In the past, there have been two extremes of communicating authentication transaction information.
At one extreme, all attributes can be communicated with full provenance and associated trust markings. This approach seeks to create a fully-distributed attribute system to support functions such as Attribute Based Access Control (ABAC). These attributes can be used to describe the end user, the Identity Provider (IDP), the Relying Party, or even the transaction itself. While the information that can be expressed in this model is incredibly detailed and robust, the complexity of such a system is often prohibitive to realize, especially across Security Domains. In particular, a large burden is placed on relying parties needing to process the sea of disparate attributes when making a security decision.
At the other extreme there are systems that collapse all of the attributes and aspects into a single scalar value that communicates, in sum, how much a transaction can be trusted. The NIST special publication 800-63 (NIST.SP.800-63) version 2 defines a linear scale Level Of Assurance (LOA) measure that combines multiple attributes about an identity transaction into such a single measure. While this definition was originally narrowly targeted for a specific set of government use cases, the LOA scale appeared to be applicable with a wide variety of authentication scenarios in different domains. This has led to a proliferation of incompatible interpretations of the same scale in different contexts, preventing interoperability between each LOA definition in spite of their common measurement. LOA is artificially limited due to the original goal of creating a single linear scale. Since Identity Proofing strength increases linearly along with credential strength in the LOA scale, this scale is too limited for describing many valid and useful forms of an identity transaction that do not fit the government's original model.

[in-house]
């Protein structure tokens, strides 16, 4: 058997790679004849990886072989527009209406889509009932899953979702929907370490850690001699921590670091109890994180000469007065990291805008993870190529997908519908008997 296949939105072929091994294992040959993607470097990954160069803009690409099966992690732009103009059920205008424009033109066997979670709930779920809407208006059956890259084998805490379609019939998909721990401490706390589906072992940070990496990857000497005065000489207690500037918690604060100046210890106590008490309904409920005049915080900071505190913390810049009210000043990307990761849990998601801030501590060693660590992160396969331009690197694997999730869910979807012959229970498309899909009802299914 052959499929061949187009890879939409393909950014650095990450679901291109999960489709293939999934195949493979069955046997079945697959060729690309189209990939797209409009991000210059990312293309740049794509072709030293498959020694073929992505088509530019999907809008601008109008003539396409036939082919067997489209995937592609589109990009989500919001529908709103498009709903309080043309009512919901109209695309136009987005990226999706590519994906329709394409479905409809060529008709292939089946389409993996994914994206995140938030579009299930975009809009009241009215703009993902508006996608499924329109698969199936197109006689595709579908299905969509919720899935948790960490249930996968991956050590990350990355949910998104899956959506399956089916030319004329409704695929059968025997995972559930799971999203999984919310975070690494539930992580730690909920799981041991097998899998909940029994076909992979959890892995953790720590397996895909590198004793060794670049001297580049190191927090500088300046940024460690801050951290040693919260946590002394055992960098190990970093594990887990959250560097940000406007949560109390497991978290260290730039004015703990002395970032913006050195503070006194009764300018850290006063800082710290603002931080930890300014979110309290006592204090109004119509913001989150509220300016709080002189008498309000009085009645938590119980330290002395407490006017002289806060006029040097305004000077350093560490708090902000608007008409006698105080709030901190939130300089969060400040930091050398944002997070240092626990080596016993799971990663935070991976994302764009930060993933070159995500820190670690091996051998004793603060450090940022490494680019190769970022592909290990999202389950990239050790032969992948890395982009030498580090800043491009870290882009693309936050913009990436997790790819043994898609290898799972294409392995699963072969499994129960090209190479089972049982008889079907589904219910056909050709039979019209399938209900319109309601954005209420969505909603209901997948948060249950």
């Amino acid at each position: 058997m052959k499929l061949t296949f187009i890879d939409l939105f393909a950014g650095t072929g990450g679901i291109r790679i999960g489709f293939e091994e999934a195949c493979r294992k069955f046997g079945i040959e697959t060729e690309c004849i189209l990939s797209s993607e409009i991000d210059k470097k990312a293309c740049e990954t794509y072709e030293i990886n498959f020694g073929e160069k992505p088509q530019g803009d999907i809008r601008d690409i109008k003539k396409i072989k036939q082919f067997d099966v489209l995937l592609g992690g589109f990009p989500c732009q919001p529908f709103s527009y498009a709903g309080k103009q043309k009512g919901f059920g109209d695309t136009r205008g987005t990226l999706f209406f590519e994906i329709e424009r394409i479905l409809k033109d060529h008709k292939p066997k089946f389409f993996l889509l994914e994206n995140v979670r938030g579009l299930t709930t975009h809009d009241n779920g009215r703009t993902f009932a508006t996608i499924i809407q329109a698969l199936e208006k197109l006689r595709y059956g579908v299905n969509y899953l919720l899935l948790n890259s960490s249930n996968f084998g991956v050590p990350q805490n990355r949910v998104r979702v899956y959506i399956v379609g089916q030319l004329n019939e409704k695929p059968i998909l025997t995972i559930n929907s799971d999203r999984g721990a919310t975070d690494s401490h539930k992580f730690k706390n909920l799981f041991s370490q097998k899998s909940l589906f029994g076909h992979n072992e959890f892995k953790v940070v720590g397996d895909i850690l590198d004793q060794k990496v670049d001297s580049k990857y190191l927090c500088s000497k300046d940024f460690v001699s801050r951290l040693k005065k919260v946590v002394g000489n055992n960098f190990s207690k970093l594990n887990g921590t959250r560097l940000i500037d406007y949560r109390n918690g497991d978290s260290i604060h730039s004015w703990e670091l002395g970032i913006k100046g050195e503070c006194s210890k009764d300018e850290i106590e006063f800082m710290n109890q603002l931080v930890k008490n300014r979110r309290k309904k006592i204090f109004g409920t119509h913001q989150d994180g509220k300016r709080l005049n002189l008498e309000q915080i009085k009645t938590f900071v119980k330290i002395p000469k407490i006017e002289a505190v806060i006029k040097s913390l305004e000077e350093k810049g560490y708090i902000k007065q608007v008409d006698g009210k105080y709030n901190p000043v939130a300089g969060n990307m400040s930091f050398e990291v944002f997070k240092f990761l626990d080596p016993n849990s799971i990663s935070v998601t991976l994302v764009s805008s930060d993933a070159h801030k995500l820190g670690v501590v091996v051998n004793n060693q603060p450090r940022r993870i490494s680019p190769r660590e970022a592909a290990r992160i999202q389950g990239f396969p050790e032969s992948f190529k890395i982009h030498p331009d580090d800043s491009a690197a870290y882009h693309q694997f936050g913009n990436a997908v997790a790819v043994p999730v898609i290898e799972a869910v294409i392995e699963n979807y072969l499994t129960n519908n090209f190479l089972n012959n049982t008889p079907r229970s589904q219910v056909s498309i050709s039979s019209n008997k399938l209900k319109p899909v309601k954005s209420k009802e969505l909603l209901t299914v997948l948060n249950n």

For example, an anonymously assigned hardware token can be used in cases where the real world identity of the subject cannot be known for privacy reasons, but the credential itself can be highly trusted. This is in contrast with a government employee accessing a government system, where the identity of the individual would need to be highly proofed and strongly credentialed at the same time.
The Vectors of Trust (VoT) effort seeks to find a balance between these two extremes by creating a data model that combines attributes of the user and aspects of the authentication context into several values that can be communicated separately but in parallel with each other. This approach is both coarser grained than the distributed attributes model and finer grained than the single scalar model, with the hope that it is a viable balance of expressibility and processability. Importantly, these three levels of granularity can be mapped to each other. The information of several attributes can be folded into a vector component, while the vector itself can be folded into an assurance category. As such, the vectors of trust seeks to complement, not replace, these other identity and trust mechanisms in the larger identity ecosystem while providing a single value for RPs to process.